Commonwealth government departments could be sidelined from managing public servants on workers' compensation in a massive overhaul of the Comcare scheme announced on Thursday.
The federal workplace insurer will have powers to take over injury management from public service bosses in sweeping reforms that will also see big changes to the laws governing psychological injuries.
Workplace Relations Minister Bill Shorten also said he would establish a national framework for rehabilitation aimed at putting the focus on returning to work rather than compensation.
Comcare's chief executive welcomed the minister's announcement and the main public sector union, the CPSU, was broadly positive - although it cautioned against changes that might reduce injured workers' entitlements.
The minister said he would prioritise 21 of the 147 recommendations of a review of Comcare and its legislative framework by Melbourne barrister Peter Hanks and former Defence Department boss Allan Hawke.
Among "priority recommendations" were changes to the legal landscape on mental injuries and bullying. The definition of "reasonable administrative action", the subject of much legal wrangling in bullying cases, will be clarified to give clearer guidelines on dealing with troubled employees. Legislative changes will also be made so that claims for mental injuries resulting from an employee's perception of their treatment will not be paid out unless they have a basis in reality.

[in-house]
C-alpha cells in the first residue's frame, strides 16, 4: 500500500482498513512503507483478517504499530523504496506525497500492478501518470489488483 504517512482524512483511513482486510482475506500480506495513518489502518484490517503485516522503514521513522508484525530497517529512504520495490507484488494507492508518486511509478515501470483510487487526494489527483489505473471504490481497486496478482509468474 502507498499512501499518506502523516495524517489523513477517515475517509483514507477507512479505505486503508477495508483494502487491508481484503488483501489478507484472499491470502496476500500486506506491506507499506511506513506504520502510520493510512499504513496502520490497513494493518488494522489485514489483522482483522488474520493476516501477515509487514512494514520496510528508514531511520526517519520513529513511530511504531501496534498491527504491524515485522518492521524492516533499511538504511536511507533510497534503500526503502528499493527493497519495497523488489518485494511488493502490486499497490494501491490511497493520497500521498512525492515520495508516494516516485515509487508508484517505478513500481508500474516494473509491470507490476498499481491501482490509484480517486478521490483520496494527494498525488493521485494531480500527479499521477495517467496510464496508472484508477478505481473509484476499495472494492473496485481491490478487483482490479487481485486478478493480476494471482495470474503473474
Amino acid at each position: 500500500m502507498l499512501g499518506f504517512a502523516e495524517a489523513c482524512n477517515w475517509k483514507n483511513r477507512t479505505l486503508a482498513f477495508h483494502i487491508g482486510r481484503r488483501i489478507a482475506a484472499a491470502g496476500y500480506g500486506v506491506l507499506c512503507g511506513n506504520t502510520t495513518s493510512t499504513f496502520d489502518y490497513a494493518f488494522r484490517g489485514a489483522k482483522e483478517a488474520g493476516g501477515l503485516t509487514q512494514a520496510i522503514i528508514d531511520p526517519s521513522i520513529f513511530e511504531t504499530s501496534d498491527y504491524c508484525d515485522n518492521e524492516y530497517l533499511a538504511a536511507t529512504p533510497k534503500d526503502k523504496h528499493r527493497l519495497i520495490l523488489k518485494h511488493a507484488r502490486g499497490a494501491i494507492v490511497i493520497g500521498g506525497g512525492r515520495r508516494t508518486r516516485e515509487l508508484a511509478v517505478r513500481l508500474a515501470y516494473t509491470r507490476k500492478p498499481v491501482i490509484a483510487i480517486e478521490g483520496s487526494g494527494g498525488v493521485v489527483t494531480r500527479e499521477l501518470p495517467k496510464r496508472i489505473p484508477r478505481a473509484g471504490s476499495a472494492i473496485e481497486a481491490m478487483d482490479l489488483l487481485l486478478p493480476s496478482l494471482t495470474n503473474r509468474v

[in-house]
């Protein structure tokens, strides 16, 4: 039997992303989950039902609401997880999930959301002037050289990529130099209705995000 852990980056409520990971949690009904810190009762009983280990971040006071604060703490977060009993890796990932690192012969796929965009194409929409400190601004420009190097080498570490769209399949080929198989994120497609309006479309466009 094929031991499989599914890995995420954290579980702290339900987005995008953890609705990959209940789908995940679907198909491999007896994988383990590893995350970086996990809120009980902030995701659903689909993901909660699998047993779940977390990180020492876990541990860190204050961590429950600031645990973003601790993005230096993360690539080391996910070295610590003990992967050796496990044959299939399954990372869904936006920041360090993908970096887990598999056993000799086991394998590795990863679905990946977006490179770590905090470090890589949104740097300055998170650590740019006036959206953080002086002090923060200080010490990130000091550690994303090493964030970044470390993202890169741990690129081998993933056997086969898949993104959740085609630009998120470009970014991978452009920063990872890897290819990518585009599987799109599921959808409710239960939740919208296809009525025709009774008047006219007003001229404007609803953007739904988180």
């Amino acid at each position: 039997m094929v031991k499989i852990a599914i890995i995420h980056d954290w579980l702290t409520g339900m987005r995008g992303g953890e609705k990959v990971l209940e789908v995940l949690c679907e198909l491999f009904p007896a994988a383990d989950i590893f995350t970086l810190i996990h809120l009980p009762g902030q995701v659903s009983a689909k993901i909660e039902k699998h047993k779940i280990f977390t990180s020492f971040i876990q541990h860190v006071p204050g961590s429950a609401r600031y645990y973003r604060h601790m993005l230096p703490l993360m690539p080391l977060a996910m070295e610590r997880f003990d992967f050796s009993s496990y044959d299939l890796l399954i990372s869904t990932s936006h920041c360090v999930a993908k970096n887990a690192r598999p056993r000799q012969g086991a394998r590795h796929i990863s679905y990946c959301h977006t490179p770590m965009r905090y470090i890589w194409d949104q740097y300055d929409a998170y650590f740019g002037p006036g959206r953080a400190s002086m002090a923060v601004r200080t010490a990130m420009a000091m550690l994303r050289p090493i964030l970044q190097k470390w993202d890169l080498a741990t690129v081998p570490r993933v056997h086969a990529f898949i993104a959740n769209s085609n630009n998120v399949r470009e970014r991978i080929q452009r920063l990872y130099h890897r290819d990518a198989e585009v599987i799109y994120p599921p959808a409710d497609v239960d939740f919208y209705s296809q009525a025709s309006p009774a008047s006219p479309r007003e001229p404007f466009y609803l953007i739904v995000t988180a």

"The government's priority is to improve Comcare's early engagement of injured workers and the effective provision of rehabilitation by employers," Mr Shorten said.
"The government will require Comcare to be more vigilant with assessing mental injury claim. This will better protect the Commonwealth, and therefore taxpayers, and make sure mental injury claims are actually linked to employment."
Comcare chief executive Paul O'Connor said powers to step into a compensation case to rehabilitate a worker were "protection" rather than making Comcare a "first responder".
"We don't want anyone to be left behind because their employer can't or won't get in and do it," he said.
"If there's an employer who doesn't get the rehabilitation and return-to-work message, these stronger regulatory powers means we can step in and do something about it. We can hold that employer to account."
Mr O'Connor said he was excited that the minister had asked Comcare to take the lead in developing a national rehabilitation framework.
He said he would work with medical groups, including the Royal Australian College of General Practitioners, to end reliance on "prescribing time off work".
"We need to change attitudes and practices because it is the building block: get this right and we'll start to reap benefits."
CPSU national general secretary Nadine Flood welcomed the minister's announcement but said her union would oppose changes that diminished entitlements.
"These proposed changes are a welcome addition to the Comcare scheme and provide an improved framework for both workers and employers, and a clear pathway to getting people back to work. These are positive changes that are of benefit to our members, and as such we welcome them, but there are many more recommendations that were made in the Hanks review and we would oppose any that reduce a worker's entitlement."